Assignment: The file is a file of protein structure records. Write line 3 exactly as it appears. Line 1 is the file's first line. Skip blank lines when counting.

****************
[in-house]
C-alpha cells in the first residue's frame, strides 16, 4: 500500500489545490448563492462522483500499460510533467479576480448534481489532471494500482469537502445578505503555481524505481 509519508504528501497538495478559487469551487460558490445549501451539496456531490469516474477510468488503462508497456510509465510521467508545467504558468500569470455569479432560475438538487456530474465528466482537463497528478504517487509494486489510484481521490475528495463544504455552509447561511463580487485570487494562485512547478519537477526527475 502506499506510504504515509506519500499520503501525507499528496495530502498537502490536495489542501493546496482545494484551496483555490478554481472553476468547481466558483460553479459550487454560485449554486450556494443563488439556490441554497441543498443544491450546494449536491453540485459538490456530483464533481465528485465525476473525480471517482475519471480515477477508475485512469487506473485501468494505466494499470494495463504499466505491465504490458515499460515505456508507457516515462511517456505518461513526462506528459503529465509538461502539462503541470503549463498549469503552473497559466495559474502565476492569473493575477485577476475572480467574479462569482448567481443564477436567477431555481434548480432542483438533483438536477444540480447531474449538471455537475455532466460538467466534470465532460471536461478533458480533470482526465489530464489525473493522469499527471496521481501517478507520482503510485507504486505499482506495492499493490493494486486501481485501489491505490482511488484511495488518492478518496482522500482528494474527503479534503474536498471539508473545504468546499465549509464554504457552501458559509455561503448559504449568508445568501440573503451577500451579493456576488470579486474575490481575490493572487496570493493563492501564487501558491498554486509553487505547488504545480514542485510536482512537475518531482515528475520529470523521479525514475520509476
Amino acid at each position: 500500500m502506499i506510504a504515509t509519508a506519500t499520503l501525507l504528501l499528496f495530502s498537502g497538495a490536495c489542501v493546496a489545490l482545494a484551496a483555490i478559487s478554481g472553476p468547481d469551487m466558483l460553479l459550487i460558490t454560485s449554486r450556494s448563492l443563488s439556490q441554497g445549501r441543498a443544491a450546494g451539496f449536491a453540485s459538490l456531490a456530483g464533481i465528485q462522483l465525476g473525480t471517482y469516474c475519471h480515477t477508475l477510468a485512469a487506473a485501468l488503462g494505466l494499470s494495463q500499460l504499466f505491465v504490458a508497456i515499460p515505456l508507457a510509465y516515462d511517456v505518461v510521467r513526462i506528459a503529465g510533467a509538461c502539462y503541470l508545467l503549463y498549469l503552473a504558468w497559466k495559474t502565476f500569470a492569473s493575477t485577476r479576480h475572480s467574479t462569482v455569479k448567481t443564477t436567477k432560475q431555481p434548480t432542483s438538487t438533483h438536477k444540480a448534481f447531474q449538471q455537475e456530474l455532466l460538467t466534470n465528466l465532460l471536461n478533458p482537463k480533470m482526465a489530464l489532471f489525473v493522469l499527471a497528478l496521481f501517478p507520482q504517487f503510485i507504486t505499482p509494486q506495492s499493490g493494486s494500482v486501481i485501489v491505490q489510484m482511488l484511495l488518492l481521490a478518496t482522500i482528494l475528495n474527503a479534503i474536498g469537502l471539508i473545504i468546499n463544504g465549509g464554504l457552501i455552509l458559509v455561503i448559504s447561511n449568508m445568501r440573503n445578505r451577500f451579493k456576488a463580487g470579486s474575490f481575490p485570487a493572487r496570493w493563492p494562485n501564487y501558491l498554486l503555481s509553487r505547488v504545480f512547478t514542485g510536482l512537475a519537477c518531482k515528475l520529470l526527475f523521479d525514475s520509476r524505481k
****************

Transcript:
Amino acid at each position: 500500500m502506499i506510504a504515509t509519508a506519500t499520503l501525507l504528501l499528496f495530502s498537502g497538495a490536495c489542501v493546496a489545490l482545494a484551496a483555490i478559487s478554481g472553476p468547481d469551487m466558483l460553479l459550487i460558490t454560485s449554486r450556494s448563492l443563488s439556490q441554497g445549501r441543498a443544491a450546494g451539496f449536491a453540485s459538490l456531490a456530483g464533481i465528485q462522483l465525476g473525480t471517482y469516474c475519471h480515477t477508475l477510468a485512469a487506473a485501468l488503462g494505466l494499470s494495463q500499460l504499466f505491465v504490458a508497456i515499460p515505456l508507457a510509465y516515462d511517456v505518461v510521467r513526462i506528459a503529465g510533467a509538461c502539462y503541470l508545467l503549463y498549469l503552473a504558468w497559466k495559474t502565476f500569470a492569473s493575477t485577476r479576480h475572480s467574479t462569482v455569479k448567481t443564477t436567477k432560475q431555481p434548480t432542483s438538487t438533483h438536477k444540480a448534481f447531474q449538471q455537475e456530474l455532466l460538467t466534470n465528466l465532460l471536461n478533458p482537463k480533470m482526465a489530464l489532471f489525473v493522469l499527471a497528478l496521481f501517478p507520482q504517487f503510485i507504486t505499482p509494486q506495492s499493490g493494486s494500482v486501481i485501489v491505490q489510484m482511488l484511495l488518492l481521490a478518496t482522500i482528494l475528495n474527503a479534503i474536498g469537502l471539508i473545504i468546499n463544504g465549509g464554504l457552501i455552509l458559509v455561503i448559504s447561511n449568508m445568501r440573503n445578505r451577500f451579493k456576488a463580487g470579486s474575490f481575490p485570487a493572487r496570493w493563492p494562485n501564487y501558491l498554486l503555481s509553487r505547488v504545480f512547478t514542485g510536482l512537475a519537477c518531482k515528475l520529470l526527475f523521479d525514475s520509476r524505481k